When Massachusetts’ highest State court rejected Federal law on termination for convenience (T4C) a public entity’s “sole discretion . . . for any reason” ended a supplier’s contract. Is this too much governmental power or good stewardship of public resources?
Under a public contract, a Supplier agreed to provide fuel to the Massachusetts Bay Transportation Authority. About eleven months into the two-year contract, the Authority terminated the contract because it could get the same fuel for a cheaper price from a different supplier.
Upon 30-days written notice, termination by the Authority was within its “sole discretion . . . for any reason.” The terminated party was expressly entitled to payment for: demobilization, contract closeout, and costs of and profit on work performed.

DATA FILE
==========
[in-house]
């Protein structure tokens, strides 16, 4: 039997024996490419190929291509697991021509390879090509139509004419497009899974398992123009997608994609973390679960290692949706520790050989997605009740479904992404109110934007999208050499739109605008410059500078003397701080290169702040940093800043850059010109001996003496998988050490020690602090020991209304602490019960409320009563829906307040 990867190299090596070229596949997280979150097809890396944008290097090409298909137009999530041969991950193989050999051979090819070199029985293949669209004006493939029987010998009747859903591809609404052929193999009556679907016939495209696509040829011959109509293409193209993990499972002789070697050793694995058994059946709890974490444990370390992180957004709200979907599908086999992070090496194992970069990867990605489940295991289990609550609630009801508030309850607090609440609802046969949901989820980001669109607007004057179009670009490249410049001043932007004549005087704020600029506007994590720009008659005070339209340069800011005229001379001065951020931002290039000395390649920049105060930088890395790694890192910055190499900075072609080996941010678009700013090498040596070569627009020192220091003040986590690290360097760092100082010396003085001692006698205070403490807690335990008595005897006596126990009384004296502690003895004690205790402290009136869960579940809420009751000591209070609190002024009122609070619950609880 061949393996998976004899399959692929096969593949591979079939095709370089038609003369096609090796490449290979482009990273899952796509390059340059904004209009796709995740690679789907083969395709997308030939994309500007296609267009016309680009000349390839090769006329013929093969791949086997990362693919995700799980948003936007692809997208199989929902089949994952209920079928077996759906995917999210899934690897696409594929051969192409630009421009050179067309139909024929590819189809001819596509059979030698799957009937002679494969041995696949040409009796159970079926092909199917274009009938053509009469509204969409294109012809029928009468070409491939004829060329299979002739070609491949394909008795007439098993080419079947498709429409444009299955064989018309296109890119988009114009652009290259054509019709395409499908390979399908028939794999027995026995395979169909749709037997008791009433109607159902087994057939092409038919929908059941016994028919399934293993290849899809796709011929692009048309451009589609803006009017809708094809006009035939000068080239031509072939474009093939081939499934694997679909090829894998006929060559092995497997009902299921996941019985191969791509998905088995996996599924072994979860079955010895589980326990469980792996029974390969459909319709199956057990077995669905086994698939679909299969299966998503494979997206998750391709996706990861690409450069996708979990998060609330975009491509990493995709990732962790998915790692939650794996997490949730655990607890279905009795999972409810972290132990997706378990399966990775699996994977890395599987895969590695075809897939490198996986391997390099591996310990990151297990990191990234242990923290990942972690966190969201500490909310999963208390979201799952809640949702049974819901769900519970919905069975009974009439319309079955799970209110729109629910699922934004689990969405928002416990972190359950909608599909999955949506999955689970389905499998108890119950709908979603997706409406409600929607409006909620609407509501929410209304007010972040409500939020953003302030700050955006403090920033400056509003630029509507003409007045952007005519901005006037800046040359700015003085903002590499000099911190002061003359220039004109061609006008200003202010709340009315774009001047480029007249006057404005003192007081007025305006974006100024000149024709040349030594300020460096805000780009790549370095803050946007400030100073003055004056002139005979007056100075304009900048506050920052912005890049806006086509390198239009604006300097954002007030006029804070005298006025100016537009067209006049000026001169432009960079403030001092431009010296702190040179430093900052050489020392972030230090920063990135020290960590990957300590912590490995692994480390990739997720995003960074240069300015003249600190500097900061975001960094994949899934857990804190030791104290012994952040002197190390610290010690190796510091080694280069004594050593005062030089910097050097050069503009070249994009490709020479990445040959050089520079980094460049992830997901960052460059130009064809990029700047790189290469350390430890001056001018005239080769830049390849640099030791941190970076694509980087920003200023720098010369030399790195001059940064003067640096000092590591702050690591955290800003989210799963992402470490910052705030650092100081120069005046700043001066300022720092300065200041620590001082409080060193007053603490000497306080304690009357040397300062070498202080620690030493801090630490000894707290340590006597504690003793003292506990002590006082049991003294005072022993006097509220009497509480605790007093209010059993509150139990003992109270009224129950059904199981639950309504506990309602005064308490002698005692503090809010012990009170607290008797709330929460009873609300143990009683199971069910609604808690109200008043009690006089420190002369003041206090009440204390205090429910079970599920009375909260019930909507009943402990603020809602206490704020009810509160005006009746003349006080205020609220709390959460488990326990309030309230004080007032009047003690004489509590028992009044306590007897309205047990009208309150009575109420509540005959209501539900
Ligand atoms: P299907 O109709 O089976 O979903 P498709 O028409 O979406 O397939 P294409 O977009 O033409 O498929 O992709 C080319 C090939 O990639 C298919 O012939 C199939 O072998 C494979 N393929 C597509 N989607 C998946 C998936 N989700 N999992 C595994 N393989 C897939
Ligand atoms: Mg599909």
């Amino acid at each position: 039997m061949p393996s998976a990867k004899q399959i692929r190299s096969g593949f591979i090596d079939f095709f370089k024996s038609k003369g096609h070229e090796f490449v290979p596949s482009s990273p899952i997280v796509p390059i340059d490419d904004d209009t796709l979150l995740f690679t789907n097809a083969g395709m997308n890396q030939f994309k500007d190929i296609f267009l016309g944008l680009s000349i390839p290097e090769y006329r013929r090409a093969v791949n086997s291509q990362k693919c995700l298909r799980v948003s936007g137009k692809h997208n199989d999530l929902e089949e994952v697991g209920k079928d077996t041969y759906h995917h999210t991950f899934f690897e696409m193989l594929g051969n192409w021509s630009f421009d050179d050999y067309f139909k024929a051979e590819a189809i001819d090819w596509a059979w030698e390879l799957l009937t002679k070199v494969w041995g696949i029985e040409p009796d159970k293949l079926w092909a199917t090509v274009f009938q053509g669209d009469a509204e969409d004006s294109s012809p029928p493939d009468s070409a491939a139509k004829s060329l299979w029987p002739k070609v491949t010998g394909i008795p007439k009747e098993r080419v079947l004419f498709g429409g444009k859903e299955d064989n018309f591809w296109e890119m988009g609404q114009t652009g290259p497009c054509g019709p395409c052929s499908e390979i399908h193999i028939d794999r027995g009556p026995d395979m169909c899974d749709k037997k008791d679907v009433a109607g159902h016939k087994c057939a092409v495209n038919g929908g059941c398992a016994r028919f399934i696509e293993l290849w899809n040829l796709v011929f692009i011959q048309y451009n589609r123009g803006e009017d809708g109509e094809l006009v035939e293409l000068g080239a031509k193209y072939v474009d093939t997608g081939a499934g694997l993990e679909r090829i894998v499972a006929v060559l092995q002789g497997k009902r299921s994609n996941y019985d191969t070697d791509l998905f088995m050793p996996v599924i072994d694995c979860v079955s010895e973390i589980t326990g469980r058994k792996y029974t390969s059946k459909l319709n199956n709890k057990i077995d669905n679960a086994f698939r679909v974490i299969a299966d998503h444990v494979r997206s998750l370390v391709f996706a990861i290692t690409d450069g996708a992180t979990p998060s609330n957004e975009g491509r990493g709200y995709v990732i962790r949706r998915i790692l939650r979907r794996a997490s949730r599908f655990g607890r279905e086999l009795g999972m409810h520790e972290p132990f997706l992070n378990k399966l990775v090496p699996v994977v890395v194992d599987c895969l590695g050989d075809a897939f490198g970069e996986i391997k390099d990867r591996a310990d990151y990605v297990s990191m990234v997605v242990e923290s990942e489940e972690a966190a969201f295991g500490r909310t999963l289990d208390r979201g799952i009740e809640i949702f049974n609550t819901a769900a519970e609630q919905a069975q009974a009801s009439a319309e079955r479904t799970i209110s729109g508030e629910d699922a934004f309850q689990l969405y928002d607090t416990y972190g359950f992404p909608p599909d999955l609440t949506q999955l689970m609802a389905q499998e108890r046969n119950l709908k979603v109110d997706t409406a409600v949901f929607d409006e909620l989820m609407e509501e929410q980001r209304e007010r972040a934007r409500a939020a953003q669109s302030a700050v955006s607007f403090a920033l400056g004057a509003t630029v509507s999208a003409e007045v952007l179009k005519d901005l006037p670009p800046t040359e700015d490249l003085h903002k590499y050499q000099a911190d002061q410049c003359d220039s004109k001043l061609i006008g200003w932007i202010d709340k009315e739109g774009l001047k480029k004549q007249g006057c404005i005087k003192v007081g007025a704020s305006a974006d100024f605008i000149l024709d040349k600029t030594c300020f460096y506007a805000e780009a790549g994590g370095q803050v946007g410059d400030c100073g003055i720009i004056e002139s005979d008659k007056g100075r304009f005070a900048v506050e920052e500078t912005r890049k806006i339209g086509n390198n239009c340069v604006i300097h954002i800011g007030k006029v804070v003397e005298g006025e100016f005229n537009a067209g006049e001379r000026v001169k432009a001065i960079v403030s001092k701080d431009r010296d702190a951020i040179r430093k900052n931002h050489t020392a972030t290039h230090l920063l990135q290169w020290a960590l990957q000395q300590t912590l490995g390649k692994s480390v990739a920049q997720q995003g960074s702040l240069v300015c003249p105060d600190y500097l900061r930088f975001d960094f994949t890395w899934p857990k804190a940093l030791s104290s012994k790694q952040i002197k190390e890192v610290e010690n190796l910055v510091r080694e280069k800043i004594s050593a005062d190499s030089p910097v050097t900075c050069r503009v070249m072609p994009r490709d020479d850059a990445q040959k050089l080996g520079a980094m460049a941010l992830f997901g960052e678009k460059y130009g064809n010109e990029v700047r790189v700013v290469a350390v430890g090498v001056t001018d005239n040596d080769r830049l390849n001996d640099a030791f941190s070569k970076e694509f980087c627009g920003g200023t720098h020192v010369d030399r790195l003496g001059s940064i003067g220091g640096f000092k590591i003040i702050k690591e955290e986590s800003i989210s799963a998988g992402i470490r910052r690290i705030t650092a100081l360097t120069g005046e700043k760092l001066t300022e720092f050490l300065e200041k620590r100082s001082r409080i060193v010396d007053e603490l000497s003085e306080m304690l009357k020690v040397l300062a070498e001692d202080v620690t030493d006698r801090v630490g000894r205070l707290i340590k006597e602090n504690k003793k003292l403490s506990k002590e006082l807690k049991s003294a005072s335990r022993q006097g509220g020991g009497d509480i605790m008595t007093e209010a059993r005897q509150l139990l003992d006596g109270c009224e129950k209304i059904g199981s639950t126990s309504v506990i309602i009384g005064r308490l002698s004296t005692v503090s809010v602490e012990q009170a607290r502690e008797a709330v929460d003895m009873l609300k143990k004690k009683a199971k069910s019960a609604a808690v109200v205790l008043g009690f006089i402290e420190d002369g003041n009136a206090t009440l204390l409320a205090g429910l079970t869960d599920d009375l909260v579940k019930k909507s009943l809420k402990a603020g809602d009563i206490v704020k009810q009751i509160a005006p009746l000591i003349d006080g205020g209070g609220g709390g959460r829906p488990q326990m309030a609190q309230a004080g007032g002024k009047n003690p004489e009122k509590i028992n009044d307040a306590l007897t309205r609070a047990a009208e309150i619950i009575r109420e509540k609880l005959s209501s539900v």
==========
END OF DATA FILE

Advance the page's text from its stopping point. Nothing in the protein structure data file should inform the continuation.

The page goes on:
The Massachusetts State Supreme Judicial Court held the termination was proper and made several points:
- Federal law on termination for convenience was not binding on the Commonwealth;
- General principles of contract interpretation under State law applied;
- The termination language was unambiguous and broad; and
- The requirement for pre-termination written notice was enough consideration for a contract.
The Court expressly stated it was not deciding whether a T4C would be proper to rebid the contract in search of a lower price. But, the roadmap of this decision would make it easy for a Court to find even such a T4C was OK.
A. L. Prime Energy Consultant, Inc. v. Massachusetts Bay Transportation Authority, 479 Mass. 419 (May 2, 2018).